And About the Woman From the One-Night-Stand?

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For a while now I’ve been writing about the parental status of men where a child results from a one-night-stand. My conclusion has been that these men are not fathers of those children. They are, instead, like sperm donors. (Many, perhaps even most, people are quite comfortable with the idea that a sperm donor is not a father of a child produced with his sperm, even though he has a genetic link with the child. But the law on this does vary state to state.)

I’ve gotten comments, some on line here, some on Feminist Law Prof, where I frequently cross-post, and some privately, that seem to think I’m using a double standard–one rule for men and another for women. I don’t think I am, and I think I’ve said as much, but let me focus here on the parental status of the one-night-stand woman just to be completely clear.

Suppose the woman is pregnant after the one-night-stand. Is she a parent? Not at that point. First off, I don’t accept that there is a child at that point. No child means no parent. She does, however, have the chance to become a parent. If she decides (and remember, I’m indulging in a minor fantasy that she actually has a real choice here) to continue the pregnancy, then when she gives birth she will be a mother.

What makes her a mother at the point a child is born? It is not the genetic link. There is no reason why the genetic link would make her a parent when it would not make a man a parent. To say that would indeed be to employ a double standard.

But between the one-night-stand and the time of birth the man and the woman concerned here are in rather different positions. She is pregnant. He is not. And while we might say that he completed the task of fathering the child during that one-night-stand, her task continues, 24/7, for about forty weeks. At the end of which time, having provided the most intimate of care non-stop, I’d call her a parent. (For the moment I can also throw in that in deciding to continue the pregnancy she has demonstrated that she intends to be a parent, giving her an alternative claim. But I don’t really want to rely on that.)

Whatever our commitment to gender equality as a theoretical matter, the physical fact of pregnancy and childbirth remains a uniquely female experience. There can be only so much symmetry between the position of the man and the woman during this critical period. When the child is born, nine months or so after my hypothetical one-night-stand, she is a parent and he is not. It isn’t that I am using a double standard. It is that they have played different roles, roles that in this case are linked to their differing physical capacities.

-Julie Shapiro (cross posted to Related Topics)

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0 Responses to And About the Woman From the One-Night-Stand?

  1. yf says:

    It seems to me that you’re saying the involuntary physical nurturing that a women’s body provides to a fetus is, by itself, sufficient to make her a mother of the subsequent infant. I think you’re missing something. The role that a mother’s body plays for a developing fetus is, I think, no different than the role played by someone whose body is inhabited by a tapeworm, or a kidney stone. I think you need to incorporate the alternative claim of the mother’s active choice to provide care for the fetus.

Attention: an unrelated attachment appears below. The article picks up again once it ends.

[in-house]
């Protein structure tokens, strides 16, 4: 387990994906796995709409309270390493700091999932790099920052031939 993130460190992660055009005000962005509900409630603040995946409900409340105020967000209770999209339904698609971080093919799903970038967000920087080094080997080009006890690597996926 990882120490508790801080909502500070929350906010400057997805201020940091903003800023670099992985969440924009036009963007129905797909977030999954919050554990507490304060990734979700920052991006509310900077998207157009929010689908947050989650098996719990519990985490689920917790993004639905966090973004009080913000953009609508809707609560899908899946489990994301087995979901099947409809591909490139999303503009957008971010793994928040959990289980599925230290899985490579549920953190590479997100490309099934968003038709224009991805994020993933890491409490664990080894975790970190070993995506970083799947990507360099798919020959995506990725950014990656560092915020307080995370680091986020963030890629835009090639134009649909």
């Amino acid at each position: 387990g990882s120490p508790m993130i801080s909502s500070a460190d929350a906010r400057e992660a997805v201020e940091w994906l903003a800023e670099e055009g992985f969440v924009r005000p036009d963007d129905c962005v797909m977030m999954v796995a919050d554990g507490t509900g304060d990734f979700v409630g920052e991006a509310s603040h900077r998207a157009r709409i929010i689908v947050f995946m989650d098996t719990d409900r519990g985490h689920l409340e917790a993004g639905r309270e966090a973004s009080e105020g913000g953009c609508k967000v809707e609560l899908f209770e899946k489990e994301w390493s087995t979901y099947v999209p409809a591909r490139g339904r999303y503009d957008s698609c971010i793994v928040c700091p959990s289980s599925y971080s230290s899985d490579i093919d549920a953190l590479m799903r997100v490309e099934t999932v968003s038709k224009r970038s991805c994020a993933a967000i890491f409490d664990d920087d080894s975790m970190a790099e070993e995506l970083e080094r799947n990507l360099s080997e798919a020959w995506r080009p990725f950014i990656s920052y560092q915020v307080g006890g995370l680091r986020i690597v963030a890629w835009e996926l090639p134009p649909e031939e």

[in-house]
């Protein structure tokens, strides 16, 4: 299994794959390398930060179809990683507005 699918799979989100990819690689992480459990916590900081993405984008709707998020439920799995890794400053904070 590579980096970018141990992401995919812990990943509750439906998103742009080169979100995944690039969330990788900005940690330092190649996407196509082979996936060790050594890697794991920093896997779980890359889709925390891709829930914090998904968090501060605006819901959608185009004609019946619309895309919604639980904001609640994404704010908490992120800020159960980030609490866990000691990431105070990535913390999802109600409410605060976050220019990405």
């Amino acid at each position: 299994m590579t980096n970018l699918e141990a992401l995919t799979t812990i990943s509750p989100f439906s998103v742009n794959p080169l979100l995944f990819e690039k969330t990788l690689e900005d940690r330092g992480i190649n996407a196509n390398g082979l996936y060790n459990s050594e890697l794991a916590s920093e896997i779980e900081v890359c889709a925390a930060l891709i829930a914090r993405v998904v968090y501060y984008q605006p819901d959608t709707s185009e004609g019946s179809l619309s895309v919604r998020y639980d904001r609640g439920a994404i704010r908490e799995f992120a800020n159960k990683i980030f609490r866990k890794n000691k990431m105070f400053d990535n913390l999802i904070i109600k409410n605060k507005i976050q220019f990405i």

Imagine a hypothetical in which a woman is kidnapped, impregnated, and then strapped down on a gurney for the gestational period of the fetus, are you really prepared to call that woman a mother at the moment of birth? The mere physical role of incubator is certainly not necessary to establish that a person is a parent at the moment of birth, and I am not convinced that, by itself, it is sufficient.

  2. I think you propose a useful thought experiment. To me, the woman in the second paragraph (who is involuntarily carrying through with the pregnancy) is indeed a mother at the moment of birth. Which clarifies my thoughts–it isn’t about intent (except to the extent that intending not to be a mother leads a woman to have an abortion in which case there will never be a birth). It’s about function. And though I’ve never been pregnant myself, I think it’s a bit more then “a mere physical role as an incubator.”

  3. ls says:

    You compare men in a one night stand to sperm donors. Try comparing the same for women:

    A woman gestated a fetus produced from another woman’s ovum. Is a surrogate mother who agreed to carry the pregnancy for another woman/person/couple a mother in an equivalent way as a woman who underwent IVF with a donated egg with the purpose of raising the resulting child? Perhaps you consider that they are, at least at the moment of birth. If not, you have to acknowledge the role of intent.

  4. To IS:

    I’m not happy about the term “surrogate mother.” I’d prefer mother, flat out and unmodified. And, as I think I’ve said somewhere else, the egg donor is in the same position as the sperm donor. So the child born of the donated egg has one parent at birth–the woman who gives birth.

    I do realize this negates the possibility of enforceable surrogacy contracts. I promise to talk about that more soon.